New Year Manga Musings

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Hello there. It’s been a while, hasn’t it? Well, after four months of the semester from hell (a person’s fingers shouldn’t start uncontrollably twitching from the mere proximity of a keyboard, it isn’t natural) and three weeks of boxing, transporting and unboxing twenty-five years’ accumulation of books and other, less important things, my life appears to have assumed something like a more leisurely semblance of normality. The good news is that the computer no longer has to shut down at nine p.m, and I only have two classes left before blessed graduation, neither of which should have anything resembling the course load from this last semester.

For the curious, yes, this is my first time to move out of my parent’s house. My mother now dreams at night about ways to redecorate my room, and my father has nightmares about my forgetting to lock my door at night and Very Unpleasant Things happening as a result (I was rather proud that he managed to hold out a full forty-four hours before calling), and my cats are sulking because they are no longer allowed to sleep in a bed at night, and may I just say that it’s rather lonely to watch TV without two cats crawling all over me?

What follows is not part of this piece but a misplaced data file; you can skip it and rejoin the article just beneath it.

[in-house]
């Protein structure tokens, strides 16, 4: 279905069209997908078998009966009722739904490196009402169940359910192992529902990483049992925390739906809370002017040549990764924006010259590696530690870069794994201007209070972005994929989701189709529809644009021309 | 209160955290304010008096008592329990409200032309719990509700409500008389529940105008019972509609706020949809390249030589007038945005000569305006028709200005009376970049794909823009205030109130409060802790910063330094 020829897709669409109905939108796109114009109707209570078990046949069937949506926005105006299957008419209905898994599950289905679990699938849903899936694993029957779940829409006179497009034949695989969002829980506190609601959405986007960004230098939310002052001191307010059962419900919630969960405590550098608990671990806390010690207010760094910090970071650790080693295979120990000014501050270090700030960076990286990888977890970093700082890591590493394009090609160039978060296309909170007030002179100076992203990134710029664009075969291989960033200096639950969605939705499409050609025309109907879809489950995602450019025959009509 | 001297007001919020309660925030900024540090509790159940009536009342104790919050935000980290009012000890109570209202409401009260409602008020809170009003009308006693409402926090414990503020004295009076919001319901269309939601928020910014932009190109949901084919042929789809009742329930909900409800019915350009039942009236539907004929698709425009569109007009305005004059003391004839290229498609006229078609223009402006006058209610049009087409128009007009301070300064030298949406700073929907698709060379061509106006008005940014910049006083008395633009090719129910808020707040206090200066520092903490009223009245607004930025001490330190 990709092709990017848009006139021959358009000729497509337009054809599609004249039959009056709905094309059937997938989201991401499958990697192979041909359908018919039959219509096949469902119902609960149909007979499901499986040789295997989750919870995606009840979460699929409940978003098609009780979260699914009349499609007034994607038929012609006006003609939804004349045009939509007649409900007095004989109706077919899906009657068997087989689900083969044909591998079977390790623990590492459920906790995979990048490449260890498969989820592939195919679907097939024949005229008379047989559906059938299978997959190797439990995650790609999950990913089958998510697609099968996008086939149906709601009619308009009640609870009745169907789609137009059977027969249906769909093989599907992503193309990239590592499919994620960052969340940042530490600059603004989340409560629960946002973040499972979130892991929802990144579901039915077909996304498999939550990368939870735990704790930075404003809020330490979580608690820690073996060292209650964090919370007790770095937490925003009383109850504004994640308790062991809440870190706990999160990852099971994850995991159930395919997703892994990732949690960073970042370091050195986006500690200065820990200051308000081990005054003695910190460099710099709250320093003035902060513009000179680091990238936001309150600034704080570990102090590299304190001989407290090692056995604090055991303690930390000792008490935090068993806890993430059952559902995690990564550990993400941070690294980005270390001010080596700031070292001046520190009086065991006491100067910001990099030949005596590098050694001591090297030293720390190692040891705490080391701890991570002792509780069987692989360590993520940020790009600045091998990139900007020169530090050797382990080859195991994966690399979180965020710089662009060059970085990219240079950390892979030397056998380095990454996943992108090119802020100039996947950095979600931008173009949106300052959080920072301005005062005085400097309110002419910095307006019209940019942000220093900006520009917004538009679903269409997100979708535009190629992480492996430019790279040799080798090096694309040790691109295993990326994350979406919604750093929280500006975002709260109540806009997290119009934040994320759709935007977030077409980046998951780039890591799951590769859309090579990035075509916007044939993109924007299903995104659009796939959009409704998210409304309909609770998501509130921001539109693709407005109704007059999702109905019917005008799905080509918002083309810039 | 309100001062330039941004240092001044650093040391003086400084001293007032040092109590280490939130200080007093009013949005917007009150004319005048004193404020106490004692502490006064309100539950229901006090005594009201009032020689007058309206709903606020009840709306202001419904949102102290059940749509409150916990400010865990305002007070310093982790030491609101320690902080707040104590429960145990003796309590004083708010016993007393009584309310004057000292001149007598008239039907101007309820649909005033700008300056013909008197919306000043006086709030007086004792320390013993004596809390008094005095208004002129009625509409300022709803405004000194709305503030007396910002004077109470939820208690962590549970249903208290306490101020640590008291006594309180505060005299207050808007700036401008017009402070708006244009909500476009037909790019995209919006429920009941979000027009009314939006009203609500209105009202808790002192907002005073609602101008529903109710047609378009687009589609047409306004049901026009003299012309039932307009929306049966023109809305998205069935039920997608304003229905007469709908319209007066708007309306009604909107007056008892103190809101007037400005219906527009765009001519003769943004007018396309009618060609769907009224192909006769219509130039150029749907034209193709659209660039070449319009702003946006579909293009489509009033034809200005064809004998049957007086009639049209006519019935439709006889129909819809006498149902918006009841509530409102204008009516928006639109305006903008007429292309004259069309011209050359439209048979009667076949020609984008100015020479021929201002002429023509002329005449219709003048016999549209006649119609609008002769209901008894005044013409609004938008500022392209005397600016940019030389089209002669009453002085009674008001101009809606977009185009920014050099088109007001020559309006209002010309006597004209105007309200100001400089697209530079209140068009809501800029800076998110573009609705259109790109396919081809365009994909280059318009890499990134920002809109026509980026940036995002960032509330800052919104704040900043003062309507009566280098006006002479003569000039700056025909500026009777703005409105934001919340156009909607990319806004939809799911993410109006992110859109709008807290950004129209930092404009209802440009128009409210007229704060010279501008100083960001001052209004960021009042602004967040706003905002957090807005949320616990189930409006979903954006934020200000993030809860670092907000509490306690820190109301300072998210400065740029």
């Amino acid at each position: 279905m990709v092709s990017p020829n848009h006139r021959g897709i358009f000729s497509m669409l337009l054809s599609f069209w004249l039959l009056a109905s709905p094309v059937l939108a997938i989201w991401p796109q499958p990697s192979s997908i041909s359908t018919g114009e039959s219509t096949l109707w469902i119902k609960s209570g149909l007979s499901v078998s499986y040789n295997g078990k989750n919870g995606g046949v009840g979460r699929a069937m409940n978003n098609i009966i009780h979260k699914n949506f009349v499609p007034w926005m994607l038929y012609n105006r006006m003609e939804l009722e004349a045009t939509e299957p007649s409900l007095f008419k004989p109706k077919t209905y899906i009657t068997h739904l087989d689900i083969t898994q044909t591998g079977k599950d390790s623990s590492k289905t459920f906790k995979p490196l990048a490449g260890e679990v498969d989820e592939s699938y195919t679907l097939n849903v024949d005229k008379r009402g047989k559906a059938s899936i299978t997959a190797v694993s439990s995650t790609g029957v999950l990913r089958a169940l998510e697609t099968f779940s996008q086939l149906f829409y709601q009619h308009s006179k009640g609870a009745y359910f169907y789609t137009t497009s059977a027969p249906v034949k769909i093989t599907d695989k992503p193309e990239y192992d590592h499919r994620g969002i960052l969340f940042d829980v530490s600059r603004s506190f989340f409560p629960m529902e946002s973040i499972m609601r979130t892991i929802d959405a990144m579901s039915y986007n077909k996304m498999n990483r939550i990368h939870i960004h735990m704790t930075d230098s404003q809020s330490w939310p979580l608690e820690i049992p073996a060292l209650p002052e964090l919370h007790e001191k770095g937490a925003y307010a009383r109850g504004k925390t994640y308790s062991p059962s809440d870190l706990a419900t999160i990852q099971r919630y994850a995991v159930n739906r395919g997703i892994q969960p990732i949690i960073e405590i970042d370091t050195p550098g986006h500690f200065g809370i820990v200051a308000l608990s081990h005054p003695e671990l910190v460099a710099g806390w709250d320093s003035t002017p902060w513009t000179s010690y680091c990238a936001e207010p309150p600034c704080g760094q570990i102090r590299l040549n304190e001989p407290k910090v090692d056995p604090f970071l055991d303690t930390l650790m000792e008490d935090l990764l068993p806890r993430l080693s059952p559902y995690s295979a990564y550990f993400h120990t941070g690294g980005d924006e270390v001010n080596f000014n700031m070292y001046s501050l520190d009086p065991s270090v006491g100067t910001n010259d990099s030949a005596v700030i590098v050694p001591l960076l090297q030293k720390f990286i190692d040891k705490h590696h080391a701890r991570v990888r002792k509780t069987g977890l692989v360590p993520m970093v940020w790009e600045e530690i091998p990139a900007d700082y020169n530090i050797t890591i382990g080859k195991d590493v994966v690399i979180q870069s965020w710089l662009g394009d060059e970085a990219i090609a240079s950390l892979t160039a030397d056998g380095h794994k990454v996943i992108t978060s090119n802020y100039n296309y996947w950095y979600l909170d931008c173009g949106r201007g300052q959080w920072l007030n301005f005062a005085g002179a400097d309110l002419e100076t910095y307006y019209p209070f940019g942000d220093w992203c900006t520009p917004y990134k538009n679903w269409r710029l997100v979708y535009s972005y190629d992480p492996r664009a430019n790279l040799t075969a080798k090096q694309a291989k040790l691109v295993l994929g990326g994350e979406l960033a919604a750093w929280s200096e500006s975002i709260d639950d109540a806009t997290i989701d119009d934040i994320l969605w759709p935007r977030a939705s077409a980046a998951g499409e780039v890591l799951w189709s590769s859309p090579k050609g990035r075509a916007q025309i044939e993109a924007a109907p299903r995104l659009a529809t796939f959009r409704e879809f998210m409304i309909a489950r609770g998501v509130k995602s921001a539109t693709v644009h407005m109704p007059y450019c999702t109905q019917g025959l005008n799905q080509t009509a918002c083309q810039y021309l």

Now, one thing about moving is that, somewhere between the fifth box of comics, eighth box of books and third box of DVDs, you have to start wondering how much of it you really are going to reread, or rewatch, and if you’re really getting enough enjoyment out of following it to make yourself that much closer to not being able to pay for rent. A flight of stairs and $495 a month puts certain habits into perspective like you wouldn’t believe. I’d brag about the fact that my manga pull list is currently about one-third smaller than it was two months ago, and my singles pull list is about half the size it was, but there are too many one-shots, minis, and finished titles to take into consideration to really make that claim.

But I digress. After all, this website isn’t about the financial and labor perils of moving, nor is it about the pure evil of the institution known as “college.” Instead, it’s about comics, and, in my case, manga.

Being that it’s the first of the year, or at least the first week, the most obvious thing to do is to talk about certain observations I’ve made during my first full year as a manga reader.

One thing that I’ve noticed is that, in many ways, the American corporate setup for manga mirrors, in some ways, the setup for American comics. With American comics, we have the “Big Two,” Marvel and DC, three other major, but not nearly as large, companies: Image, Dark Horse, and IDW, and then a variety of independent publishers, whose prominence varies. Now, in the American market for Manga, we have two major publishers, Tokyopop and Viz Media, three publishers that aren’t nearly as prominent, but stand out more than the rest: Del Rey, Dark Horse, and ADV, and then several smaller publishers, not nearly as many as with American comics, but they’re still there.